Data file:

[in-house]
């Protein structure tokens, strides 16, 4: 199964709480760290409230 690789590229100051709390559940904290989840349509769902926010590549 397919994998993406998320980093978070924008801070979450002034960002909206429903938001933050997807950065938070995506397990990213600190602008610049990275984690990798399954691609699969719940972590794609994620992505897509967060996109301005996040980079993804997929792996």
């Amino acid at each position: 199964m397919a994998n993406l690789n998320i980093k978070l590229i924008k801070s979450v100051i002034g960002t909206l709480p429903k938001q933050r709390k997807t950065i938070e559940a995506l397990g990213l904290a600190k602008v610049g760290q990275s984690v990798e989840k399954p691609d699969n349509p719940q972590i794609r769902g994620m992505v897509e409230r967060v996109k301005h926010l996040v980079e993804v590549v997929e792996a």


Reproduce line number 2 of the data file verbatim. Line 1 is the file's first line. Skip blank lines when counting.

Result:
């Protein structure tokens, strides 16, 4: 199964709480760290409230 690789590229100051709390559940904290989840349509769902926010590549 397919994998993406998320980093978070924008801070979450002034960002909206429903938001933050997807950065938070995506397990990213600190602008610049990275984690990798399954691609699969719940972590794609994620992505897509967060996109301005996040980079993804997929792996």